The weather has been in the 50's until today and it warmed up to about 65 after the clouds cleared. The locals are all freezing and it feels like a nice summer day to me. Hopefully I'll have some good pictures to post, assuming the sun is out all day.

Thursday, January 10, 2008

HAPPY BIRTHDAY MOM!!!!!!!!!!!!!!!

Today is my Mother's 60th birthday!!! I guess that means I'm not 22 anymore either.
Unfortunately (or maybe fortunately for her) most everyone is gone for her big day. Dad is at work, Rick and Jeff are both at work, and I'm in Africa. I heard that TJ was pretty sick so she was staying at Mom's. I guess she might be the only one to give Mom a present, unfortunately it's a virus.
The option of throwing a huge surprise 60th birthday party wasn't really considered by anyone due to how Dad's surprise 60th party went. We planned a big party about a week before his birthday because both he and I were going to be at work on the big day. So we invited a whole bunch of people and planned a big party. A couple of days before the party he decided to have an aortic aneurysm and almost die on us. After a few weeks in the hospital he made it home ok but I think all of us (especially him) could have lived without the experience. So due to the effect of Dad's surprise 60th birthday party, I don't think anyone wanted to curse Mom with the same potential effects.

So instead of a big surprise party all she get is this lousy Happy Birthday message posted on my blog (and maybe an averted aneurysm).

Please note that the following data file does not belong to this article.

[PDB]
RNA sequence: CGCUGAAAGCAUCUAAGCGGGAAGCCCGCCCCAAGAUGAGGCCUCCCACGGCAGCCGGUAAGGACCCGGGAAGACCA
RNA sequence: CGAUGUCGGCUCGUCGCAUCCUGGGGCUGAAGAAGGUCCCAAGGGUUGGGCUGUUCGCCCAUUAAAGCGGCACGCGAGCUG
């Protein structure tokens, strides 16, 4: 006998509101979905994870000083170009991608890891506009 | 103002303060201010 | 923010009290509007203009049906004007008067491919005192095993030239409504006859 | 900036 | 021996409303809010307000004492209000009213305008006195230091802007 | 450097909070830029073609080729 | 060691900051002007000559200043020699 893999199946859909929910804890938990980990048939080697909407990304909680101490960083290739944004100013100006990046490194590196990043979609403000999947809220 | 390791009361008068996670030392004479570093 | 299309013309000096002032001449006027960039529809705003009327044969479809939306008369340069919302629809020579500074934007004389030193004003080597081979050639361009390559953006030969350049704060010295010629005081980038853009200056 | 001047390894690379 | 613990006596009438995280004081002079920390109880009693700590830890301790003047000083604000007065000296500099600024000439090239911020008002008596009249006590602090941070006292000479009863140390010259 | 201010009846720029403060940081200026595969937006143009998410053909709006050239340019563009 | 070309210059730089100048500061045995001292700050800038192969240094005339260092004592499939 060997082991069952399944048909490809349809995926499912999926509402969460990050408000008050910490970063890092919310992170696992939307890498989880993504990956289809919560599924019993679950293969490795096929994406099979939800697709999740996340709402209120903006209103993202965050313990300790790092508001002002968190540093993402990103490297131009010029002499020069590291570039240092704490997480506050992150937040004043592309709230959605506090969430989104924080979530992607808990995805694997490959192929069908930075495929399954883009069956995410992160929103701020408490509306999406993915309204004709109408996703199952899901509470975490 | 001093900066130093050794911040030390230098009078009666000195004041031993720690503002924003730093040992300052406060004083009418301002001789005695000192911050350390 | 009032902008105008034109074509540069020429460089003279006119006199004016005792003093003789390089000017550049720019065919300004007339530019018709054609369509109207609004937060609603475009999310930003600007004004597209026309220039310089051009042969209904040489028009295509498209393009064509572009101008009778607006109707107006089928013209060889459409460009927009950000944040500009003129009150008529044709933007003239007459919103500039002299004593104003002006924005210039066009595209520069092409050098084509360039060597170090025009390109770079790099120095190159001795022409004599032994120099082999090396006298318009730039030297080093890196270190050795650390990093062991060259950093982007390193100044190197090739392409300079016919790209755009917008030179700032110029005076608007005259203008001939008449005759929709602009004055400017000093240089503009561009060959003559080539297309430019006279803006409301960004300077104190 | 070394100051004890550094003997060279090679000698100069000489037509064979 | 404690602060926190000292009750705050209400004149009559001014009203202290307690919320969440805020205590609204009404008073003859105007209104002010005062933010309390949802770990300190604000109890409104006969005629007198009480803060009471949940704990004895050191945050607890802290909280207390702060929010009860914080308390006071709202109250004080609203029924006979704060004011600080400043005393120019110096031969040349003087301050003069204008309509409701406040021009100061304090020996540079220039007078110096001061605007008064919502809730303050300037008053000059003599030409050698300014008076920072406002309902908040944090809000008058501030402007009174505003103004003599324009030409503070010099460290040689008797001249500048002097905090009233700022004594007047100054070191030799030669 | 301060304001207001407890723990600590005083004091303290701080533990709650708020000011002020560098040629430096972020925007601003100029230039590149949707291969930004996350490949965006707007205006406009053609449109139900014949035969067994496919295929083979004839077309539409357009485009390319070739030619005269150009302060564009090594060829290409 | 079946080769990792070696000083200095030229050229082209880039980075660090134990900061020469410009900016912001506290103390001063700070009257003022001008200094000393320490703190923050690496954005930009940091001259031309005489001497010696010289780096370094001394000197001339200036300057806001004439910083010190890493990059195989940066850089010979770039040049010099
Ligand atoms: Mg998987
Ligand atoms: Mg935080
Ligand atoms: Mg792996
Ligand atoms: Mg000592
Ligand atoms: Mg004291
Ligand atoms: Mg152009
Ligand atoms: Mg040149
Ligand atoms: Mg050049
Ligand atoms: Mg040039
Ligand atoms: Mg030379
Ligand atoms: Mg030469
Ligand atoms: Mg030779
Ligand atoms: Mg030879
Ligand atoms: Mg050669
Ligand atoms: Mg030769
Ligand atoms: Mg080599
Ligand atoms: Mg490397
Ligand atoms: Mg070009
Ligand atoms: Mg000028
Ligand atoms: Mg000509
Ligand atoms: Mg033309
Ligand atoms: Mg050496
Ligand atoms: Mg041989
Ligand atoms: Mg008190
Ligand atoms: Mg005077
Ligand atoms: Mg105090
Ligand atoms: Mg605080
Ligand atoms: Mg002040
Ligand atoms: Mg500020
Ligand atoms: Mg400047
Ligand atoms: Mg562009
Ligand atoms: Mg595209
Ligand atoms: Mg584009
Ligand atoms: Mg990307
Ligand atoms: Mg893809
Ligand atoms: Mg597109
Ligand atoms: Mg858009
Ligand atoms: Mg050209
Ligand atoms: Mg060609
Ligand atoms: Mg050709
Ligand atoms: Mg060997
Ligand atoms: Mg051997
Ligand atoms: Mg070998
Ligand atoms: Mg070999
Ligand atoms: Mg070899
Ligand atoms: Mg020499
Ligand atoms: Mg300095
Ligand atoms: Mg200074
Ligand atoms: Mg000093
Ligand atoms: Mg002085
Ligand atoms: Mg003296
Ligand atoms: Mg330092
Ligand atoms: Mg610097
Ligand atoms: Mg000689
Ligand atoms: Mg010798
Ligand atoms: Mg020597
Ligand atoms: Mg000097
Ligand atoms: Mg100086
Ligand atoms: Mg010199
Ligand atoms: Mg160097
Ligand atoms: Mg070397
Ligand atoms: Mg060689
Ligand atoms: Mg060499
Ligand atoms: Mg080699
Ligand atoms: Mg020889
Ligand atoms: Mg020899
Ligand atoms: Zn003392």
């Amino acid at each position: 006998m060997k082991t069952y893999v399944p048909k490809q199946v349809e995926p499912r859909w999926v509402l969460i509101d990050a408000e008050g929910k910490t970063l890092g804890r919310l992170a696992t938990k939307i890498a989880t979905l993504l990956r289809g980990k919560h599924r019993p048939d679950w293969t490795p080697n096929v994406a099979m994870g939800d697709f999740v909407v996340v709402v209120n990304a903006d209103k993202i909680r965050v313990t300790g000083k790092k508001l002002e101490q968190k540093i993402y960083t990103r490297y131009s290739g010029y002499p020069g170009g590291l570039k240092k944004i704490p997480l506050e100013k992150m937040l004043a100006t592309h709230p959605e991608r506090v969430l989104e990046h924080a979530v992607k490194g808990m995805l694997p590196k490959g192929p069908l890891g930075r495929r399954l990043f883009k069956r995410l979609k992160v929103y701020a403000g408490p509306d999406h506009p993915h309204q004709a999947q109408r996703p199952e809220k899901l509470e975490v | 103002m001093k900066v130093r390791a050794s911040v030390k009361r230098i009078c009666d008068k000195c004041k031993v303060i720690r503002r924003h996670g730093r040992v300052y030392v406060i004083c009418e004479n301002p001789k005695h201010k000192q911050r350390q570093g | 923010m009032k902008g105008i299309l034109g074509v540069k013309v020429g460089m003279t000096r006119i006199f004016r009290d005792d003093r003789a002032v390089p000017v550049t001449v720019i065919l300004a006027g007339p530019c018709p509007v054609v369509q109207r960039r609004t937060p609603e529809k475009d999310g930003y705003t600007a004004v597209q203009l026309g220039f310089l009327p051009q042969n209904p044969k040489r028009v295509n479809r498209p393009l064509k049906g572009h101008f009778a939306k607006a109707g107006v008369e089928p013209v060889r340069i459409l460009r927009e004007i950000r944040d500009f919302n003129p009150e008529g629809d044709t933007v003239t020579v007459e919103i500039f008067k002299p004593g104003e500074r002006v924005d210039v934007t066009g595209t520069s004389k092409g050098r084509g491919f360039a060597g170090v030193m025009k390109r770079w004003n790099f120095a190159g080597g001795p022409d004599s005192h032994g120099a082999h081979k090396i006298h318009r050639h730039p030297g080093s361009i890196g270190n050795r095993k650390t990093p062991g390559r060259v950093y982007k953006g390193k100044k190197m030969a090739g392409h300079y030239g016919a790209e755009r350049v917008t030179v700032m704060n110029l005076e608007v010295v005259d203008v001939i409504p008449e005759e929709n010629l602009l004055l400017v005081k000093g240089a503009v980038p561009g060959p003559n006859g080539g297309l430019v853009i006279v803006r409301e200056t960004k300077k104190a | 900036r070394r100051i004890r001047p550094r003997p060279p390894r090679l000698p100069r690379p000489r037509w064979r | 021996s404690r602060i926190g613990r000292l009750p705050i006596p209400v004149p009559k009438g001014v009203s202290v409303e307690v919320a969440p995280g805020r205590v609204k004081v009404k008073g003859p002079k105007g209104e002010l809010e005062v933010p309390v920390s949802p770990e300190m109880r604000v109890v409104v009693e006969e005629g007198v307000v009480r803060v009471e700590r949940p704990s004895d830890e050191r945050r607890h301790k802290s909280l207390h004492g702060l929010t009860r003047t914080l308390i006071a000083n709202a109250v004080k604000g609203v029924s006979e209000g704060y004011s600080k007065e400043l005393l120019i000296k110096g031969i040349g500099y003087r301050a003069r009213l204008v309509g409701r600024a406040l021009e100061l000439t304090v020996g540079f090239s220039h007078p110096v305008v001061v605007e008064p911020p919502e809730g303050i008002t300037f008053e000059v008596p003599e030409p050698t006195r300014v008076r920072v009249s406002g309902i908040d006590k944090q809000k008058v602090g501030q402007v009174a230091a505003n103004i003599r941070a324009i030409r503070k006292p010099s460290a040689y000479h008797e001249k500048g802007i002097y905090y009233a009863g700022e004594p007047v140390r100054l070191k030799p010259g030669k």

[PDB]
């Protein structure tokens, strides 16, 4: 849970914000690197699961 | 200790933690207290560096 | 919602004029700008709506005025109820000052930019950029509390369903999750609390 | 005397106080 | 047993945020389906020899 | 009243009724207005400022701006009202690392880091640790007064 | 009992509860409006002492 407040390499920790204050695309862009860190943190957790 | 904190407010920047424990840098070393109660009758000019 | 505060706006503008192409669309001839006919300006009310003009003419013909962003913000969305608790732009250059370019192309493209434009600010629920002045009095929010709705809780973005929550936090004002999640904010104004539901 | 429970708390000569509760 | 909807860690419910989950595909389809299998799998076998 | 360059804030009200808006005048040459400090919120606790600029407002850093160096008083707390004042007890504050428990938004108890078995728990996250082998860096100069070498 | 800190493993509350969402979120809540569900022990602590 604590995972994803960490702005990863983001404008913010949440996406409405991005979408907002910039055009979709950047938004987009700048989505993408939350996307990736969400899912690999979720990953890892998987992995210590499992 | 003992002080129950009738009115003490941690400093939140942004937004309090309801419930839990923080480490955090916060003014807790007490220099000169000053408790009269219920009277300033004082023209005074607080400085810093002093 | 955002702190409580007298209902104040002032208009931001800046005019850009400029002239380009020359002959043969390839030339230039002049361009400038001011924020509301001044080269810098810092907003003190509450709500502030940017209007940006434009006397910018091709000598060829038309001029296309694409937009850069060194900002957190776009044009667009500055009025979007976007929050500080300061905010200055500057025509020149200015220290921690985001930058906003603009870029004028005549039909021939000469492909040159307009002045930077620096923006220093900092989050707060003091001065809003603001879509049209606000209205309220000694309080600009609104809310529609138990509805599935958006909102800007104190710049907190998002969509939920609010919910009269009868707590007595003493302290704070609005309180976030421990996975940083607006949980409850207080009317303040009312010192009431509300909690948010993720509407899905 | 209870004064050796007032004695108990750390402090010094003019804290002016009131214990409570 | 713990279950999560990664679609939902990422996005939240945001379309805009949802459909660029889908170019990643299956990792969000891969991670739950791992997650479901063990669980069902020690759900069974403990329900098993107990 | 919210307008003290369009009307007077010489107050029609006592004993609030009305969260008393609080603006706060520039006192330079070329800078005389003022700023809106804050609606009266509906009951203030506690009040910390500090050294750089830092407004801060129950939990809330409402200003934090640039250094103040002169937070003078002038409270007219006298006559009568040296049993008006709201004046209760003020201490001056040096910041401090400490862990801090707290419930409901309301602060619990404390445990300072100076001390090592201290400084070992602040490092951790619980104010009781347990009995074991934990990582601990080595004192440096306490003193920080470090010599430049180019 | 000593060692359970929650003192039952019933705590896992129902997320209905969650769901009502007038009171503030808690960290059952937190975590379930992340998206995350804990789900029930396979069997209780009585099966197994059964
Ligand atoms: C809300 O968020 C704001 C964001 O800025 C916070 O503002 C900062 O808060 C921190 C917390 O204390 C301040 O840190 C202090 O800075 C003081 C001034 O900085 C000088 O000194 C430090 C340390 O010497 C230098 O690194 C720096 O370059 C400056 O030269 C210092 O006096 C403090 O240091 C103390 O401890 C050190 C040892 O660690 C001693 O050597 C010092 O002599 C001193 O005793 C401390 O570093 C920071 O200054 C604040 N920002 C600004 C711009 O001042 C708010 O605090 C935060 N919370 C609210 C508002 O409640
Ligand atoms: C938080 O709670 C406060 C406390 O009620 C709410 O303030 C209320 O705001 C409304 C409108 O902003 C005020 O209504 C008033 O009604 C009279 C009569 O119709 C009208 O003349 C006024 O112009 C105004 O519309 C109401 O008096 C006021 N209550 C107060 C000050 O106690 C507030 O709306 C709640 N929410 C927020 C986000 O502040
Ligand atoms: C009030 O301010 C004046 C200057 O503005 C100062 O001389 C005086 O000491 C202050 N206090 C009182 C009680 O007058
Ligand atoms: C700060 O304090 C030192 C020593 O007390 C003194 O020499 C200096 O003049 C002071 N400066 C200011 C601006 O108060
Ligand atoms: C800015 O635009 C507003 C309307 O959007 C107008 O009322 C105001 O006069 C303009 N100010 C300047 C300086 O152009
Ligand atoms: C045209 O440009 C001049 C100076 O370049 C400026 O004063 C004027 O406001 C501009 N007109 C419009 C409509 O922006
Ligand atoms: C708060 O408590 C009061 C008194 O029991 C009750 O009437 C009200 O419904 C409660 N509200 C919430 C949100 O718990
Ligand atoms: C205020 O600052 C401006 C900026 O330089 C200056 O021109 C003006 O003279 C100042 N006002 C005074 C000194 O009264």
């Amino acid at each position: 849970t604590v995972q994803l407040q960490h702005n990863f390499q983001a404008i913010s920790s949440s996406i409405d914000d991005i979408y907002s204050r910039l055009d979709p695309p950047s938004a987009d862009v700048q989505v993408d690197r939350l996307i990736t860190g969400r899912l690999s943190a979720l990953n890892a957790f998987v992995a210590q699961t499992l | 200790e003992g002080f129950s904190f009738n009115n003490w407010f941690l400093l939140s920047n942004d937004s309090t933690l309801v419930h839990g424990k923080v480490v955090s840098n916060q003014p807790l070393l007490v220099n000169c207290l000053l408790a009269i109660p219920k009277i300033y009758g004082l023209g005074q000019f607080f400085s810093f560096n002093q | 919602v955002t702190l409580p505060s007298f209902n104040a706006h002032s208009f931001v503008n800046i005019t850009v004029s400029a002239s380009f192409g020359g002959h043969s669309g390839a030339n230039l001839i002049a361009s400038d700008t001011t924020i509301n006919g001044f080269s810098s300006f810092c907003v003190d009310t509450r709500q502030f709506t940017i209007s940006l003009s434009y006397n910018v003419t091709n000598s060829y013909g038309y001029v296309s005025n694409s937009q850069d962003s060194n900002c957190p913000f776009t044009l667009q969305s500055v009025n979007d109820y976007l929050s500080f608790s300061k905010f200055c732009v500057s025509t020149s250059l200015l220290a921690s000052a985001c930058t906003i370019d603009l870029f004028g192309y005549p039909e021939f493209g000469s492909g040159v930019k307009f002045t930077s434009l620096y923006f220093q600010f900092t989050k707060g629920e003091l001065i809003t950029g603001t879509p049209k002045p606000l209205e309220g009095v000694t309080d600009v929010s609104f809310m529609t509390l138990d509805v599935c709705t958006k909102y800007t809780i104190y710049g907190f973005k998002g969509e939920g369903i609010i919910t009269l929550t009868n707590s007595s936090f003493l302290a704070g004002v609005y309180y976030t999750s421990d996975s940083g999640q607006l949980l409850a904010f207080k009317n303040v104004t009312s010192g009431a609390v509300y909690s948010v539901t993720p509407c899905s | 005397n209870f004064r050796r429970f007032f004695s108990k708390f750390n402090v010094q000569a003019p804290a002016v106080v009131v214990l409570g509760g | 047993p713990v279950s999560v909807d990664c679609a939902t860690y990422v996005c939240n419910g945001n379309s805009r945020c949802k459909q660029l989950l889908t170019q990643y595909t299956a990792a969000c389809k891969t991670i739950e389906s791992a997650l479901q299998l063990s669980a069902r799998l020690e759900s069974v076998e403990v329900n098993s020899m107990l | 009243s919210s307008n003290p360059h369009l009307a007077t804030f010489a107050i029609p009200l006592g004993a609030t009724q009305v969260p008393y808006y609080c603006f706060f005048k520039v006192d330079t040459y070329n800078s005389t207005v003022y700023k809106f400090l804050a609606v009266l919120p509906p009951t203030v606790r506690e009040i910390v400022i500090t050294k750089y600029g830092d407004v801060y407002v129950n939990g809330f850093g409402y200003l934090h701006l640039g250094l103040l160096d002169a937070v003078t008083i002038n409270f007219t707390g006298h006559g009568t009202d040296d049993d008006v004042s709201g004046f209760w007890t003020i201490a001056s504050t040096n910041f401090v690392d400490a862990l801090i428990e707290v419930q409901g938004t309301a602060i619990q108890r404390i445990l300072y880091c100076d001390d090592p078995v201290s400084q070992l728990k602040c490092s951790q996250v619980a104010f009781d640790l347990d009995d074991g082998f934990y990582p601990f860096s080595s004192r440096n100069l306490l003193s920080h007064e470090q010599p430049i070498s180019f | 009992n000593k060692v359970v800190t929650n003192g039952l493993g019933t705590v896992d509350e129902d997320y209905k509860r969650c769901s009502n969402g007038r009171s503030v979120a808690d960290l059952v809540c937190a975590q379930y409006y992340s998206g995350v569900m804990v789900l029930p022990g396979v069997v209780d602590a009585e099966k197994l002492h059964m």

Wednesday, January 09, 2008

Wet Sand......

Out of the last three weeks it has rained seven days here. Most of the guys here have said they haven't seen that much rain in such a short period. Things aren't really designed to withstand that much water here, ceiling tiles hit the floor like soggy saltine crackers. I wasn't really excited about the weather until I talked to the guys at work and it was-42. I can live with a little rain, plus it warmed up a little today.

I tried out the sandboard at lunch today but the sand is so wet it is like concrete. It's really sticky so I couldn't go very fast and it is hard to turn when the surface is so hard. At least I got out though, next time I'm going to see about finding a southern face that might be a little more dried out. Hopefully the sun will stay out and dry things out.

I took this picture on the way up today, the sand was so saturated that it slid.

Another self portrait atop of K2.

The colors in the sand continually change and the more it rains the darker they get. The black really comes out also.

Sunday, January 06, 2008

A little snow would be nice...

It is pretty unbeliveable that we live in Alaska and can't get any snow! The North East is having a record snow year, Northern California and Tahoe are getting tons, and to top it all off Iran was just crippled with about a foot or more of snow this morning! I told Thane to do a snow dance and see if it would help us out.
Since we don't have much snow to play in, going back to work was a little easier than it would have been had there been six feet of new snow on the ground. Hopefully by the time I get home we will have had our turn for snow and gotten six or twelve feet, although two feet would be great!